Archive for the ‘Hoang Minh Chinh’ Category

Human Rights, Vietnam: Senate Hearing

March 15, 2008

March 15, 2008

At a hearing this past week of the U.S. Senate Sub-Committee on East Asian & Pacific Affairs, Dr. Ngai Nguyen, Vice Secretary of the Democratic Party of Vietnam, in a prepared Statement, praised Chairwoman Barbara Boxer, Senator Lisa Murkowski and Senator James Webb for holding this important hearing to examine U.S. – Vietnam Relations.

Dr. Ngai Nguyen, the Vice Secretary of the Democratic Party of Vietnam, pointed out that Vietnam had shown some improvement in their behavior toward human rights in 2006 when it was eager to receive favorable trade relations agreements with the United States, and membership in the World Trade Organization.

The U.S. Capitol building is seen in Washington January 28, ... 

But once these benefits were granted, the government of Vietnam in 2007 reverted to an increase in arrests of dissidents, incarceration of religious leaders and restrictions on both political and religious freedoms.

One recent example surrounded the death on February 7, 2008, of Mr. Hoang Minh Chinh, the founder of the Democratic Party of Vietnam.

Dr. Nhan Nguyen, a prominent cardiac surgeon at Stanford University, and a member of the DPV, traveled to Hanoi to attend the funeral. However, one day prior to the funeral, she was kidnapped and deported from the country.

Another recent example was the fact that Trung Tien Nguyen, at age 24 and a half, more than six years older than most recruits, was drafted into the Vietnamese army last month. He had a job and was still going to graduate school, but was singled out because he was a young and active member of the DPV in Vietnam.

At the hearing, Christopher Hill, Assistant Secretary for the Bureau of East Asian and Pacific Affairs at the Department of State, in response to a question from the Committee, stated “there is still only one authorized political party in Vietnam, the Communist Party.”

Dr. Nguyen also praised the release on March 11, 2008 of the Department of State’s Country Report on Human Rights Practices, 2007, which said, “The Vietnamese Government’s human rights record remains unsatisfactory.”

The primary mission of the Democratic Party of Vietnam is to persuade the Communist Party, through peaceful means, to recognize the freedoms of the UN Charter and to allow multi-political parties, freedom of press and religion and the right to produce private publications, and the opportunity to live in a free enterprise economy with free entry, exit and travel.


Hundreds at funeral of Vietnam pro-democracy activist

February 16, 2008

By Frank Zeller
HANOI (AFP) – Hundreds of Vietnamese relatives and supporters on Saturday attended the funeral of veteran pro-democracy activist Hoang Minh Chinh, a politically charged event held under heavy police scrutiny.

Several dissidents in the one-party state were able to attend the ceremony for the Communist Party veteran-turned-activist who spent much of his life in jail or under house arrest for advocating a multi-party system.

“Today is a big event for democratic activists because Professor Chinh is one of our most renowned activists,” said another prominent critic of the government, Pham Hong Son, who has also spent years in prison.

Read the rest:

A Hanoi street. Hundreds of Vietnamese relatives and supporters ...
A Hanoi street. Hundreds of Vietnamese relatives and supporters on Saturday attended the funeral of veteran pro-democracy activist Hoang Minh Chinh, a politically charged event held under heavy police scrutiny.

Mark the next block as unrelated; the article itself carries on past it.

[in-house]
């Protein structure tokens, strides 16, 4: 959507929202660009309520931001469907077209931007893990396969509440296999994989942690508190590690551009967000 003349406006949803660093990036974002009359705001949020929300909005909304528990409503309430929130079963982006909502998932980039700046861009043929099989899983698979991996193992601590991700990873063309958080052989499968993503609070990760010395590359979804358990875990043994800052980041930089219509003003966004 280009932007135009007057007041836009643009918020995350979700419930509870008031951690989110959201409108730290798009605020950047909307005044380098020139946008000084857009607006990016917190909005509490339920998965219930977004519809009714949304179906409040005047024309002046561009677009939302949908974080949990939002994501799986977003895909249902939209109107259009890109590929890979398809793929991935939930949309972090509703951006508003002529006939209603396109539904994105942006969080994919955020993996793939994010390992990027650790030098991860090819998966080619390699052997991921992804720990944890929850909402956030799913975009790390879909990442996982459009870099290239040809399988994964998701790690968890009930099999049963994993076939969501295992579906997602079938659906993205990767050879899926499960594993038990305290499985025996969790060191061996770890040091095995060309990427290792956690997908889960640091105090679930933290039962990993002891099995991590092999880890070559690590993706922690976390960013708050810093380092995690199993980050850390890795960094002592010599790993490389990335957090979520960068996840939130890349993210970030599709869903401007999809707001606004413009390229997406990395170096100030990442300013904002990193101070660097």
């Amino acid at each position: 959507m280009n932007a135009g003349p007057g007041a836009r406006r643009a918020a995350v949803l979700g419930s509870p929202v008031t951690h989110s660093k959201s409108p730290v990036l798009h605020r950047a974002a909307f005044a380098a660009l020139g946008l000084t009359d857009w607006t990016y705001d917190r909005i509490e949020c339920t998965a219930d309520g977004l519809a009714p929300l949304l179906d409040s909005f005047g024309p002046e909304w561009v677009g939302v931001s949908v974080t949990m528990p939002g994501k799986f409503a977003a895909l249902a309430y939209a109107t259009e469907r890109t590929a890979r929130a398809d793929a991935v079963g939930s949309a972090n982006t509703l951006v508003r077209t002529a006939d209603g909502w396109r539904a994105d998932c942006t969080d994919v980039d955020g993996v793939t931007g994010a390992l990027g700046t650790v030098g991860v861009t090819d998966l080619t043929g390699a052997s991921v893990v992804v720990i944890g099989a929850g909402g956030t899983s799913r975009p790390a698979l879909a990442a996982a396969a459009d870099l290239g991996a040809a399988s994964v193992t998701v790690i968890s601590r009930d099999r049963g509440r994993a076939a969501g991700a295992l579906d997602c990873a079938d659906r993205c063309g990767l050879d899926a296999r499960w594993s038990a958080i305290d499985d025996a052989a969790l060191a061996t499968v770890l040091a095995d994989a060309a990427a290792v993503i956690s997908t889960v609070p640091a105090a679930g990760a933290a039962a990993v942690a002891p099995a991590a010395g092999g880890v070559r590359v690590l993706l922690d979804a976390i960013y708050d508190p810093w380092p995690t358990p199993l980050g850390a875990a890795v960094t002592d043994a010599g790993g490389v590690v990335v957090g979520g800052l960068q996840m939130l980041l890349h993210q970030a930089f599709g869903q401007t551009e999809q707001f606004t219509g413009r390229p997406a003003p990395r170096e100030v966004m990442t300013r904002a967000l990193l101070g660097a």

(AFP/File/Hoang Dinh Nam)

Famous Vietnamese dissident dies

February 9, 2008
By Nga Pham
BBC News, Hanoi

One of Vietnam’s best-known dissidents, Hoang Minh Chinh, has died at the age of 85 after a long illness.

Hoang Minh Chinh

Chinh was one of the last of the older generation of activists

His family said he passed away peacefully on the first day of the Lunar New Year.

Hoang Minh Chinh was once a leading figure in the ruling Communist Party, holding several senior positions.

But he became disillusioned with the communist ideology, and began calling for more democracy. He spent many years in jail and under house arrest.


Born in 1922 in Nam Ha province, he joined the revolution in 1937.

He held a number of high positions in the Vietnamese government, including vice-minister of education, vice-director of the Nguyen Ai Quoc Communist Party School and director of the Marxist-Leninist Philosophy Institute.

He was considered one of the great ideologists of the regime until the 1960s, when he began criticising some of the ruling party’s decisions.

He was jailed for being a member of the so-called “anti-party revisionist campaign”.

During the last decade of his life, Mr Chinh was actively involved in the democratic movement in Vietnam, and restarted the Vietnam Democratic Party two years ago.

In 2005, in an unprecedented move, the Vietnamese government allowed him to go to the United States to receive treatment for pancreatic cancer.

During the trip, he appeared before a congressional committee to speak about the situation inside Vietnam, and called for greater pressure on the Vietnamese government.

The speech prompted an aggressive campaign against him in the Vietnamese media, but Mr Chinh was still allowed back into the country.

In 2006 he took part in the establishment of the largest democratic campaign to date, Bloc 8406.

But his past attachment to the communist ideology somewhat alienated him from the younger generation of activists, who wanted a clean break from the past.

Mr Chinh’s health worsened last year.

He was suffering from numerous illnesses and was in and out of hospital for most of the year.